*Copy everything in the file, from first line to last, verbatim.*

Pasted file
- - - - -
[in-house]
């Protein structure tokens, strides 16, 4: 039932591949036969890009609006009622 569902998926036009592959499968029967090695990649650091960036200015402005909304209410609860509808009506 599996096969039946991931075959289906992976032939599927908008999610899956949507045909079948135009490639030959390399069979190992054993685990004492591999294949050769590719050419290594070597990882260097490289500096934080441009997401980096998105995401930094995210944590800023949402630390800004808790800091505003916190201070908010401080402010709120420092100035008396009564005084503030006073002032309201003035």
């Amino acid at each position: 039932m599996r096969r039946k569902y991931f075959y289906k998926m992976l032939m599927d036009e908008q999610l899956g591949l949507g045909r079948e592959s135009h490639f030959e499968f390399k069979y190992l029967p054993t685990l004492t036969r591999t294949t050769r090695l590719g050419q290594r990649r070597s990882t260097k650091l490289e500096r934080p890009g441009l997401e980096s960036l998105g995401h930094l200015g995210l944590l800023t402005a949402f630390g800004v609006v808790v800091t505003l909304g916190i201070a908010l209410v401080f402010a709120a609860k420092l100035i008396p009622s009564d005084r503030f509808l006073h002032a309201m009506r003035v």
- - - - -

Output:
[in-house]
């Protein structure tokens, strides 16, 4: 039932591949036969890009609006009622 569902998926036009592959499968029967090695990649650091960036200015402005909304209410609860509808009506 599996096969039946991931075959289906992976032939599927908008999610899956949507045909079948135009490639030959390399069979190992054993685990004492591999294949050769590719050419290594070597990882260097490289500096934080441009997401980096998105995401930094995210944590800023949402630390800004808790800091505003916190201070908010401080402010709120420092100035008396009564005084503030006073002032309201003035």
């Amino acid at each position: 039932m599996r096969r039946k569902y991931f075959y289906k998926m992976l032939m599927d036009e908008q999610l899956g591949l949507g045909r079948e592959s135009h490639f030959e499968f390399k069979y190992l029967p054993t685990l004492t036969r591999t294949t050769r090695l590719g050419q290594r990649r070597s990882t260097k650091l490289e500096r934080p890009g441009l997401e980096s960036l998105g995401h930094l200015g995210l944590l800023t402005a949402f630390g800004v609006v808790v800091t505003l909304g916190i201070a908010l209410v401080f402010a709120a609860k420092l100035i008396p009622s009564d005084r503030f509808l006073h002032a309201m009506r003035v």